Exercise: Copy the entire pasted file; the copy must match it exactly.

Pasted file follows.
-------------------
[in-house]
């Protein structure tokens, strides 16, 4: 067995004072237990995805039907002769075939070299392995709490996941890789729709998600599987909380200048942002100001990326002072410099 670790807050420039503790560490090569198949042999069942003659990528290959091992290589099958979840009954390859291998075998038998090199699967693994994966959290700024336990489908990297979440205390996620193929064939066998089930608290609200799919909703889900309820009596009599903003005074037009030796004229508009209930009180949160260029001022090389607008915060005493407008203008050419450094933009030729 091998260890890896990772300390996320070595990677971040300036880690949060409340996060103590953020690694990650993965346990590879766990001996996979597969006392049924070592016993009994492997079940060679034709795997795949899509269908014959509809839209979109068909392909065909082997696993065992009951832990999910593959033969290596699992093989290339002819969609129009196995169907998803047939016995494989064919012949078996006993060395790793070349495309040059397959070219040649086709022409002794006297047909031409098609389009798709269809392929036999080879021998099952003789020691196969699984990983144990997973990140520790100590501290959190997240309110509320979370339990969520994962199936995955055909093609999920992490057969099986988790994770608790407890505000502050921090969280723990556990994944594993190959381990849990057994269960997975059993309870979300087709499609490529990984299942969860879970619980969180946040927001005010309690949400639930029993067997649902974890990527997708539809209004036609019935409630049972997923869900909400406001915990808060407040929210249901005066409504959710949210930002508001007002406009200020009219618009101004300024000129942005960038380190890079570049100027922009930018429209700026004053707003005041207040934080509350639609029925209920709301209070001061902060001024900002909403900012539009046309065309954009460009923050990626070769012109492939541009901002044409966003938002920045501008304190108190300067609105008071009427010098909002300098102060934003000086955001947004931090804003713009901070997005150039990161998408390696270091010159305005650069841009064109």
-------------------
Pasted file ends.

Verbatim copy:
[in-house]
């Protein structure tokens, strides 16, 4: 067995004072237990995805039907002769075939070299392995709490996941890789729709998600599987909380200048942002100001990326002072410099 670790807050420039503790560490090569198949042999069942003659990528290959091992290589099958979840009954390859291998075998038998090199699967693994994966959290700024336990489908990297979440205390996620193929064939066998089930608290609200799919909703889900309820009596009599903003005074037009030796004229508009209930009180949160260029001022090389607008915060005493407008203008050419450094933009030729 091998260890890896990772300390996320070595990677971040300036880690949060409340996060103590953020690694990650993965346990590879766990001996996979597969006392049924070592016993009994492997079940060679034709795997795949899509269908014959509809839209979109068909392909065909082997696993065992009951832990999910593959033969290596699992093989290339002819969609129009196995169907998803047939016995494989064919012949078996006993060395790793070349495309040059397959070219040649086709022409002794006297047909031409098609389009798709269809392929036999080879021998099952003789020691196969699984990983144990997973990140520790100590501290959190997240309110509320979370339990969520994962199936995955055909093609999920992490057969099986988790994770608790407890505000502050921090969280723990556990994944594993190959381990849990057994269960997975059993309870979300087709499609490529990984299942969860879970619980969180946040927001005010309690949400639930029993067997649902974890990527997708539809209004036609019935409630049972997923869900909400406001915990808060407040929210249901005066409504959710949210930002508001007002406009200020009219618009101004300024000129942005960038380190890079570049100027922009930018429209700026004053707003005041207040934080509350639609029925209920709301209070001061902060001024900002909403900012539009046309065309954009460009923050990626070769012109492939541009901002044409966003938002920045501008304190108190300067609105008071009427010098909002300098102060934003000086955001947004931090804003713009901070997005150039990161998408390696270091010159305005650069841009064109």